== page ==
This morning we saw my 6th and J’s 7th film of the 2012 Wisconsin Film Festival. Jiro Dreams of Sushi was the only WFF film this year with food as its primary focus, so of course I wanted to check it out. The fact that it has gotten almost universally positive reviews (it’s 98% fresh at Rotten Tomatoes) was also encouraging. The movie features mouthwatering images alongside the story of restaurant Sukiyabashi Jiro, its 85-year-old exacting sushi master Jiro Ono, and his apprentices who include his two sons. The tiny 10-seat restaurant earned a coveted 3-star rating from the Michelin Guide, and the movie focuses on the attention to detail required to achieve such high accolades. The film was quite enjoyable, though is not without its flaws. As NPR’s Mark Jenkins notes (and I concur), director David Gelb “didn’t shoot during regular business hours, so the film lacks the spontaneity and serendipity of cinema-verite documentaries” and “the [musical] accompaniment is obtrusive at times.” Also, as Nicolas Rapold at The New York Times accurately comments, “Like many other such portraits, it wastes valuable time declaring its subject’s excellence that could be spent fleshing out demonstrations, explanations, context.” That said, the film is definitely worth a viewing. It is currently rolling out across the country, so head here to see when it will be in your area.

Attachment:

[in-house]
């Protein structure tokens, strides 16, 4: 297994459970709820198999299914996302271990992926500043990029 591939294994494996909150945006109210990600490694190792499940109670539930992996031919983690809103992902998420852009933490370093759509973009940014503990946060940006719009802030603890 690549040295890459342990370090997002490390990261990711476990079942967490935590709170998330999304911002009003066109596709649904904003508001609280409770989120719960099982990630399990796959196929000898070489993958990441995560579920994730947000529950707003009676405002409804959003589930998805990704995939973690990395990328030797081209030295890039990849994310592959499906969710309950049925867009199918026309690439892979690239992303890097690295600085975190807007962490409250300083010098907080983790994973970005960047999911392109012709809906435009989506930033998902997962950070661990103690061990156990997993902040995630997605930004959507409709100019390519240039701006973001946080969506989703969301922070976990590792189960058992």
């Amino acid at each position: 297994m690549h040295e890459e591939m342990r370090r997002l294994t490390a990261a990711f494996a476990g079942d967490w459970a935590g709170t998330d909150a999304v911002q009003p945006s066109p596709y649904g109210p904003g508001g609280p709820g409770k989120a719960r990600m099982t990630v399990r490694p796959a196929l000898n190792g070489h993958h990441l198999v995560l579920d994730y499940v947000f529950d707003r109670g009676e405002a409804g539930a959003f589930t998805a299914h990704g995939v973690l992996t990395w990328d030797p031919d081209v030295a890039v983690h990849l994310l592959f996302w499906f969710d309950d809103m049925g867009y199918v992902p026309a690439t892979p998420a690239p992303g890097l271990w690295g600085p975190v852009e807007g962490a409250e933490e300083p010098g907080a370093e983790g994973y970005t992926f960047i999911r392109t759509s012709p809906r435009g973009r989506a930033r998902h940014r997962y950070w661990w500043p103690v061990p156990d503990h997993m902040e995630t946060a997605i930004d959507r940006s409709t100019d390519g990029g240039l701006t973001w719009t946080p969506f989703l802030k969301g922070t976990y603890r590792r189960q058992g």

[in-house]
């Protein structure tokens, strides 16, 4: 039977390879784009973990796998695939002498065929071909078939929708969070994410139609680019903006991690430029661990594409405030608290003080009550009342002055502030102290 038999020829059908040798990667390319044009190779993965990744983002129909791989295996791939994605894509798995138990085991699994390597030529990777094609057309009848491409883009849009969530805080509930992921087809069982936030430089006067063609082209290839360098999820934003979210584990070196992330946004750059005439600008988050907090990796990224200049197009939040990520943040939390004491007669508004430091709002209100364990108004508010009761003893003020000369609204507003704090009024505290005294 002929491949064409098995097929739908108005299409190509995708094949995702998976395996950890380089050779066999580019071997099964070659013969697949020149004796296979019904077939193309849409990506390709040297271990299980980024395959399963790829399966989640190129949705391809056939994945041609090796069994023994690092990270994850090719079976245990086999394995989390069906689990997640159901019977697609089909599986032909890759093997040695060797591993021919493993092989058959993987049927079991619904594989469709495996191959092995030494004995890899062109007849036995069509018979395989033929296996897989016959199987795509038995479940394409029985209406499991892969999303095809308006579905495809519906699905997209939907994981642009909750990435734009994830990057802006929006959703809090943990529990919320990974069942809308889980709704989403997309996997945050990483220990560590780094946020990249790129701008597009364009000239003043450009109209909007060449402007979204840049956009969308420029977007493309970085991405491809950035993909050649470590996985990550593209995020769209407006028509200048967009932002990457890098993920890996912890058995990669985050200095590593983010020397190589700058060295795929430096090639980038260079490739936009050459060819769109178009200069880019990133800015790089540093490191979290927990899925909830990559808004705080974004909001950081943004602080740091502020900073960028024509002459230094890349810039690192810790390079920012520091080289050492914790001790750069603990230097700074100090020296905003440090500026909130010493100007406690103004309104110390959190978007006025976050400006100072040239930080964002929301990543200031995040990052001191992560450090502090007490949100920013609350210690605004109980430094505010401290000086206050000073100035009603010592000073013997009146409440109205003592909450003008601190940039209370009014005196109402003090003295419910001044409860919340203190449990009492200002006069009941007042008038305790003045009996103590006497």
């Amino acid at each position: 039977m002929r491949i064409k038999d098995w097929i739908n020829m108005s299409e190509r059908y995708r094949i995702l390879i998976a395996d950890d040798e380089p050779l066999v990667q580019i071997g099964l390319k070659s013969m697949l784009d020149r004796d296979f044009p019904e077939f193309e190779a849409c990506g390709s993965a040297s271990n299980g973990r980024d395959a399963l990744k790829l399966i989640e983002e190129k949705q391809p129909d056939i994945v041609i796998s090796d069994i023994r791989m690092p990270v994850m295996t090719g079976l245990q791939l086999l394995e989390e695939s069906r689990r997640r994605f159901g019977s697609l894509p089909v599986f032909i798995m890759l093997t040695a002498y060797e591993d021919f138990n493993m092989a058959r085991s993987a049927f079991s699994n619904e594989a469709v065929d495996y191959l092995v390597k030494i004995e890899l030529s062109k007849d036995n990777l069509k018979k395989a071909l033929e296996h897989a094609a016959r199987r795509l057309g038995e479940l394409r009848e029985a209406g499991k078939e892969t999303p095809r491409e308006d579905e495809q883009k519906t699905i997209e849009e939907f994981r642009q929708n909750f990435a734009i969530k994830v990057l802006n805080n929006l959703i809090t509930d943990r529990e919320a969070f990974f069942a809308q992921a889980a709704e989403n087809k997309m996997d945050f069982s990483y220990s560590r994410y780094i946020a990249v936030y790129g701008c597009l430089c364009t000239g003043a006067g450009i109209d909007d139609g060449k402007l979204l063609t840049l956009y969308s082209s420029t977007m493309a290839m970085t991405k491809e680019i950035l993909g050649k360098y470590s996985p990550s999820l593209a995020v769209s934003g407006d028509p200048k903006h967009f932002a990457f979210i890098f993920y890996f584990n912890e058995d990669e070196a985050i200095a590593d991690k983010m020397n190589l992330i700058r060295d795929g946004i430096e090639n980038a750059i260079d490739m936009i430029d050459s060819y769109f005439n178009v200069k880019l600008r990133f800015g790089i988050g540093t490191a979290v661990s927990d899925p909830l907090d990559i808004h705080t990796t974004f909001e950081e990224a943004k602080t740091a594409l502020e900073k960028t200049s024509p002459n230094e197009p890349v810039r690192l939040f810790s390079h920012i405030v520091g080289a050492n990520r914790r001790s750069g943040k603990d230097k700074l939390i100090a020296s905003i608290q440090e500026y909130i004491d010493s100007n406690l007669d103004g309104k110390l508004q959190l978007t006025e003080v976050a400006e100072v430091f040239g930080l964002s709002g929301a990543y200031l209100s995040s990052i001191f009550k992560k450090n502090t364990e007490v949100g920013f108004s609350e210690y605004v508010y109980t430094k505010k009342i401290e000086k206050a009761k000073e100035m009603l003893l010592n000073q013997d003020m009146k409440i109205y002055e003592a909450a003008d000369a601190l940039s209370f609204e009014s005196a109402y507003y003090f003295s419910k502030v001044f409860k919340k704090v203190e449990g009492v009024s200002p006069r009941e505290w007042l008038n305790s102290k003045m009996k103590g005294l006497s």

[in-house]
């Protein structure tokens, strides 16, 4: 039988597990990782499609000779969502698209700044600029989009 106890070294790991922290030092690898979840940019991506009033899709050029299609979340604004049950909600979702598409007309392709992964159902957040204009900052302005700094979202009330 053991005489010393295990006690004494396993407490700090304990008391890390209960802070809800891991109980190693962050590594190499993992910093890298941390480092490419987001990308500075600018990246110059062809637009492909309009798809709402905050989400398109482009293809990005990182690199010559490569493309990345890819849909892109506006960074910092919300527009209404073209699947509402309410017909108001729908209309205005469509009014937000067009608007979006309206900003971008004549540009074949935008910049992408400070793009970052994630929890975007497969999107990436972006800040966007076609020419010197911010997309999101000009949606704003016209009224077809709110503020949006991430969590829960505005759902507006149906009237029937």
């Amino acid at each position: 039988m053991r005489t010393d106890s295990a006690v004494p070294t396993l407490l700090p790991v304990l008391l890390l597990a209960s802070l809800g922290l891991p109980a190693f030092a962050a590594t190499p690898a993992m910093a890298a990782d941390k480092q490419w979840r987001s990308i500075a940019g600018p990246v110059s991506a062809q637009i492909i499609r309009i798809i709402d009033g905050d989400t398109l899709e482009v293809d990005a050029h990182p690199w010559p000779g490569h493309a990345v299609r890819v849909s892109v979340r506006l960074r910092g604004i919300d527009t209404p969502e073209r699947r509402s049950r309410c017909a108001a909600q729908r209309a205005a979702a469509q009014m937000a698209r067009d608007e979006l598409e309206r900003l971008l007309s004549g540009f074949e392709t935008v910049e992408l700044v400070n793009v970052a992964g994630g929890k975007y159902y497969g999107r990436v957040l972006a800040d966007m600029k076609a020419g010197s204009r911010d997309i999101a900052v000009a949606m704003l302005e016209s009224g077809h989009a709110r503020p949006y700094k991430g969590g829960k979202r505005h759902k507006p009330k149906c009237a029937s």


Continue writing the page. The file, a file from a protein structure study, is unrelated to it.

In the meantime, check out this interview with the movie’s director by Emily Ackerman of Tribeca Film, and watch the official trailer below.